, which provides a way to
email the maintainer, whatever their individual email address (or addresses)
may be. Replace
package with the name of a source
or a binary package.
You may also be interested in contacting the persons who are subscribed to a
given source package via Section 4.10, “The Package Tracking System”. You can do so
by using the
If you notice that a package is lacking maintenance, you should make sure that the maintainer is active and will continue to work on their packages. It is possible that they are not active any more, but haven't registered out of the system, so to speak. On the other hand, it is also possible that they just need a reminder.
There is a simple system (the MIA database) in which information about
maintainers who are deemed Missing In Action is recorded. When a member of the
QA group contacts an inactive maintainer or finds more information about one,
this is recorded in the MIA database. This system is available in
/org/qa.debian.org/mia on the host
and can be queried with the mia-query tool.
Use mia-query --help to see how to query the database.
If you find that no information has been recorded about an inactive maintainer yet,
or that you can add more information, you should generally proceed as follows.
The first step is to politely contact the maintainer, and wait a reasonable time for a response. It is quite hard to define reasonable time, but it is important to take into account that real life is sometimes very hectic. One way to handle this would be to send a reminder after two weeks.
If the maintainer doesn't reply within four weeks (a month), one can assume that a response will probably not happen. If that happens, you should investigate further, and try to gather as much useful information about the maintainer in question as possible. This includes:
echelon information available through the developers' LDAP database, which indicates
when the developer last posted to a Debian mailing list. (This includes
mails about uploads distributed via the
Also, remember to check whether the maintainer is marked as on vacation in
The number of packages this maintainer is responsible for, and the condition of those packages. In particular, are there any RC bugs that have been open for ages? Furthermore, how many bugs are there in general? Another important piece of information is whether the packages have been NMUed, and if so, by whom.
Is there any activity of the maintainer outside of Debian? For example, they might have posted something recently to non-Debian mailing lists or news groups.
A bit of a problem are packages which were sponsored — the maintainer is not
an official Debian developer. The
echelon information is not
available for sponsored people, for example, so you need to find and contact the
Debian developer who has actually uploaded the package. Given that they signed
the package, they're responsible for the upload anyhow, and are likely to know
what happened to the person they sponsored.
It is also allowed to post a query to
asking if anyone is aware of the whereabouts of the missing maintainer. Please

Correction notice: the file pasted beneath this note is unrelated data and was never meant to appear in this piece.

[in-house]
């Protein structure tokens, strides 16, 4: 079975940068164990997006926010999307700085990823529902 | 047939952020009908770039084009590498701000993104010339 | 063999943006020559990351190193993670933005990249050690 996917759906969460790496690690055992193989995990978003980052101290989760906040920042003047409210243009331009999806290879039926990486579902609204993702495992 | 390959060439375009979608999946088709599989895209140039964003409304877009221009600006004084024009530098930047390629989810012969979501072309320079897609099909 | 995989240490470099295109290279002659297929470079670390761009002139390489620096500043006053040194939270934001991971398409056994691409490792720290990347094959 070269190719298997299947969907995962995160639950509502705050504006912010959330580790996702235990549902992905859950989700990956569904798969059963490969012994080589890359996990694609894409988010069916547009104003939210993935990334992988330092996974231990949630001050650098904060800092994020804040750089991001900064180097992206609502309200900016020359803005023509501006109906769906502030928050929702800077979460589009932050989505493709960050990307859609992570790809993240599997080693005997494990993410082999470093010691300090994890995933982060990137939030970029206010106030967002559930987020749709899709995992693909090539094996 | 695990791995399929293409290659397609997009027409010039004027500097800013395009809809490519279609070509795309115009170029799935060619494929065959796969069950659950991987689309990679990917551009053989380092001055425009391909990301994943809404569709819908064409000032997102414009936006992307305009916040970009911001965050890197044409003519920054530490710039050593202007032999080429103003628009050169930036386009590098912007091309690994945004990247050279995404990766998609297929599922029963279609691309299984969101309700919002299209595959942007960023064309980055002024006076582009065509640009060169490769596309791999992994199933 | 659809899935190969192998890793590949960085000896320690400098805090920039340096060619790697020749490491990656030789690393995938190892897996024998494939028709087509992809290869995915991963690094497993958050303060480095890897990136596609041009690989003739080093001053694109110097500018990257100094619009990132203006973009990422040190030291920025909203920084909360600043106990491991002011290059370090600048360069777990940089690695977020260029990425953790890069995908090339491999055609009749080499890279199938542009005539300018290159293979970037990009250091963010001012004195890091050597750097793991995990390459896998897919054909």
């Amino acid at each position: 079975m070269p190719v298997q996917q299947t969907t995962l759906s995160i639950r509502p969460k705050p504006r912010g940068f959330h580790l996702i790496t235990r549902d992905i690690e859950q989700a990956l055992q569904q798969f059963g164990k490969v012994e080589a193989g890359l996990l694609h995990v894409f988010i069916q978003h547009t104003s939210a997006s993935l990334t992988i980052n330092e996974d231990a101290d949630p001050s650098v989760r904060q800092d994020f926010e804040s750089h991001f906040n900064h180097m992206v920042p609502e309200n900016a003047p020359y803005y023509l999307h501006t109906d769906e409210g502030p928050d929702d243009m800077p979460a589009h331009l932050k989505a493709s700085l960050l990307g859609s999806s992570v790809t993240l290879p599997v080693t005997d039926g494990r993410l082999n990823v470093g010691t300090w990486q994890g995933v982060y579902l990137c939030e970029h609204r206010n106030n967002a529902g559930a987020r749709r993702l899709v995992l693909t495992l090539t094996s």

Cc: the person in question.
Once you have gathered all of this, you can contact
<firstname.lastname@example.org>. People on this alias will use the
information you provide in order to decide how to proceed. For example, they
might orphan one or all of the packages of the maintainer. If a package has
been NMUed, they might prefer to contact the NMUer before orphaning the package
— perhaps the person who has done the NMU is interested in the package.
One last word: please remember to be polite. We are all volunteers and cannot dedicate all of our time to Debian. Also, you are not aware of the circumstances of the person who is involved. Perhaps they might be seriously ill or might even have died — you do not know who may be on the receiving side. Imagine how a relative will feel if they read the e-mail of the deceased and find a very impolite, angry and accusing message!
On the other hand, although we are volunteers, we do have a responsibility. So you can stress the importance of the greater good — if a maintainer does not have the time or interest anymore, they should let go and give the package to someone with more time.
If you are interested in working in the MIA team, please have a look at the
README file in
qa.debian.org where the technical details and the MIA procedures are
documented and contact
Debian's success depends on its ability to attract and retain new and talented volunteers. If you are an experienced developer, we recommend that you get involved with the process of bringing in new developers. This section describes how to help new prospective developers.
Sponsoring a package means uploading a package for a maintainer who is not able to do it on their own. It's not a trivial matter, the sponsor must verify the packaging and ensure that it is of the high level of quality that Debian strives to have.
Debian Developers can sponsor packages. Debian Maintainers can't.
The process of sponsoring a package is:
The maintainer prepares a source package (
.dsc) and puts it online
somewhere (like on mentors.debian.net) or even better, provides
a link to a public VCS repository (see Section 4.4.5, “The VCS servers”) where
the package is maintained.
The sponsor downloads (or checkouts) the source package.
The sponsor reviews the source package. If she finds issues, she informs the maintainer and asks her to provide a fixed version (the process starts over at step 1).
The sponsor could not find any remaining problem. She builds the package, signs it, and uploads it to Debian.
Before delving in the details of how to sponsor a package, you should ask yourself whether adding the proposed package is beneficial to Debian.
There's no simple rule to answer this question, it can depend on many factors: is the upstream codebase mature and not full of security holes? Are there pre-existing packages that can do the same task and how do they compare to this new package? Has the new package been requested by users and how large is the user base? How active are the upstream developers?
You should also ensure that the prospective maintainer is going to be a good maintainer. Does she already have some experience with other packages? If yes, is she doing a good job with them (check out some bugs)? Is she familiar with the package and its programming language? Does she have the skills needed for this package? If not, is she able to learn them?